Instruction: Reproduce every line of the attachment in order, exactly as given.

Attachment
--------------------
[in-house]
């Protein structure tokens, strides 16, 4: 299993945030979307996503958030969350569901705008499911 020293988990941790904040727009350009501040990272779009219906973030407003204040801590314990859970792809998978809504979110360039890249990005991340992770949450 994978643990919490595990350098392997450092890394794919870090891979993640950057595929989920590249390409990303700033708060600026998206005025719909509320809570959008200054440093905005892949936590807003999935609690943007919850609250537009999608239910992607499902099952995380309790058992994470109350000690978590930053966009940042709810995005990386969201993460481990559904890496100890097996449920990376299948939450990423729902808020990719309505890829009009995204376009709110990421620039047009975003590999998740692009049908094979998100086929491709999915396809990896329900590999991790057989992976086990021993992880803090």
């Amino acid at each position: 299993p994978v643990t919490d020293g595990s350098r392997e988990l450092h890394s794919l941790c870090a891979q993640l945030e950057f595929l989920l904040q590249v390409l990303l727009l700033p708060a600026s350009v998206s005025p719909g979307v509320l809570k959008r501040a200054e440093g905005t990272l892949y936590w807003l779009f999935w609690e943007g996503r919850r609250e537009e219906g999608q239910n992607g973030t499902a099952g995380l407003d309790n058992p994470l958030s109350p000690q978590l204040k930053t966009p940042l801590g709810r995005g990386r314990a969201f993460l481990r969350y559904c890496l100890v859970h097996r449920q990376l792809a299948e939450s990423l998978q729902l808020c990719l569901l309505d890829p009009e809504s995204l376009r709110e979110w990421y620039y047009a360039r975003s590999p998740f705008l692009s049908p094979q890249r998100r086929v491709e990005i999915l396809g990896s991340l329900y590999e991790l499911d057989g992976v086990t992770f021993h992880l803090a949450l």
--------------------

[in-house]
């Protein structure tokens, strides 16, 4: 299993945030979307996503958030969350569901705008499911 020293988990941790904040727009350009501040990272779009219906973030407003204040801590314990859970792809998978809504979110360039890249990005991340992770949450 994978643990919490595990350098392997450092890394794919870090891979993640950057595929989920590249390409990303700033708060600026998206005025719909509320809570959008200054440093905005892949936590807003999935609690943007919850609250537009999608239910992607499902099952995380309790058992994470109350000690978590930053966009940042709810995005990386969201993460481990559904890496100890097996449920990376299948939450990423729902808020990719309505890829009009995204376009709110990421620039047009975003590999998740692009049908094979998100086929491709999915396809990896329900590999991790057989992976086990021993992880803090």
């Amino acid at each position: 299993p994978v643990t919490d020293g595990s350098r392997e988990l450092h890394s794919l941790c870090a891979q993640l945030e950057f595929l989920l904040q590249v390409l990303l727009l700033p708060a600026s350009v998206s005025p719909g979307v509320l809570k959008r501040a200054e440093g905005t990272l892949y936590w807003l779009f999935w609690e943007g996503r919850r609250e537009e219906g999608q239910n992607g973030t499902a099952g995380l407003d309790n058992p994470l958030s109350p000690q978590l204040k930053t966009p940042l801590g709810r995005g990386r314990a969201f993460l481990r969350y559904c890496l100890v859970h097996r449920q990376l792809a299948e939450s990423l998978q729902l808020c990719l569901l309505d890829p009009e809504s995204l376009r709110e979110w990421y620039y047009a360039r975003s590999p998740f705008l692009s049908p094979q890249r998100r086929v491709e990005i999915l396809g990896s991340l329900y590999e991790l499911d057989g992976v086990t992770f021993h992880l803090a949450l």